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The State of Massachusetts posts record foreclosures – who’s to blame?

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By : John Smith    99 or more times read
The Warren Group, who monitors such things, has revealed that Massachusetts foreclosure petitions jumped a dramatic 21.6% between February and March this year. Petitions are the first step down the foreclosure road, and when they reached 2581 in March just past, this rang the bell long and loud for troubled Massachusetts households.

This is almost double the number of foreclosure deeds filed in the same month – these also leaped by 51.4% to 1389 – the highest monthly number for over a year.

Taken together, these statistics reveal that the front and back end of the foreclosure process are competing in a bizarre race that bodes badly for the Bay State, and is exacerbating the difficulties already faced by neighborhoods plagued by abandoned, derelict properties.

Dean of the School of Public Policy and Urban Affairs at Northeastern University Barry Bluestone is concerned that a flood of REO homes could depress the market further and knock consumer confidence too, despite the fact that foreclosures are the end of a process that started months, even years ago.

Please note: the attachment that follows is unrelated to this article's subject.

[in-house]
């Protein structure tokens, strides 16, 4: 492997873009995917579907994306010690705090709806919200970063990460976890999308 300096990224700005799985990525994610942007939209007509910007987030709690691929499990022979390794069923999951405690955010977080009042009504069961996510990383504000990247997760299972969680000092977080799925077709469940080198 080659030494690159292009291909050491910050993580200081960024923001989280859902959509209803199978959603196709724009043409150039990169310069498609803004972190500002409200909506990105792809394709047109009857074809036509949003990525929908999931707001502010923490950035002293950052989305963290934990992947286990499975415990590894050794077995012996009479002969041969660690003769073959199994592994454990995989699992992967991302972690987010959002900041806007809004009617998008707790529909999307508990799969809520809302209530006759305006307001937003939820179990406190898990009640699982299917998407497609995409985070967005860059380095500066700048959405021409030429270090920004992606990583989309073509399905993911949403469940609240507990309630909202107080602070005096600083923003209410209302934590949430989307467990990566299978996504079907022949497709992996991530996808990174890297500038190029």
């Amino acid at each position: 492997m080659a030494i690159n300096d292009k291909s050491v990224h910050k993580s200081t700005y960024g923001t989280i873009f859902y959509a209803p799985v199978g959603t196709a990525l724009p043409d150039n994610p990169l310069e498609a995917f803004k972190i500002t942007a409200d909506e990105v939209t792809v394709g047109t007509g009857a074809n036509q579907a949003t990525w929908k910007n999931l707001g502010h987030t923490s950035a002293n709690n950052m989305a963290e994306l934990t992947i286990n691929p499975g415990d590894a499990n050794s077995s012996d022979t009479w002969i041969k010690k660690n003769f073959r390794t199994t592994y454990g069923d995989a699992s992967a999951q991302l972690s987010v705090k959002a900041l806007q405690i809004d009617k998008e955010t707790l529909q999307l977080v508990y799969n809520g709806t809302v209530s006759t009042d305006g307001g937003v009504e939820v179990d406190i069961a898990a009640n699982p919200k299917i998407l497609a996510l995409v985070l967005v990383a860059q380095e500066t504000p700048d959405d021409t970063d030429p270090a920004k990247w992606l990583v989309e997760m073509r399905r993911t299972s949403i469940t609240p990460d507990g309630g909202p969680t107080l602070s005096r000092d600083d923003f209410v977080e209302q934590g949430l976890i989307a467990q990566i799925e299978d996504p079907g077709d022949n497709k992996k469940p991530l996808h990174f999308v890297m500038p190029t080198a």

"The sharp rise in deeds reflects many people who have been in trouble for a long time and have lost their homes," he said. “The deeds data does not portend what will happen in the future."

Paul Willen, a Senior Economist at the Boston Federal Reserve Bank is of the opinion that the Massachusetts housing market has already turned, even though it may be too late to save the victims of the downturn.

“I expect house prices to grow roughly at the rate of inflation or more over the next few years," he told me. “Even if you believe house prices were overvalued, we’ve seen a big correction."

The number of Bay State households entering foreclosure began increasing back in 2007, when the sub-prime market began to falter. This peaked in 2008, began to fall back during 2009, and then suddenly grew again to 3447 in the first quarter of 2010 – that’s a 24.6% year-on-year jump.

Is this something to be concerned about, or is it just an odious comparison with a period when lenders held back to see what HAMP would say?

Cambridge lawyer Paul Collier, who represents foreclosure-threatened home owners, holds a low road opinion. According to him, the latest statistics reveal a fresh wave of problems riding on the back of growing unemployment, and the failure of Washington’s efforts to stem the tide.

He believes that a large number of current foreclosure petitions relate to 2006 and 2007 sub-prime loans, and that lenders are disinterested in assisting their clients despite the government’s plan to incentivise them. Nobody is modifying these people’s mortgages, Collier told me. What we’re seeing is nothing more than a rush to continue to foreclose on the homes of people in economic stress.
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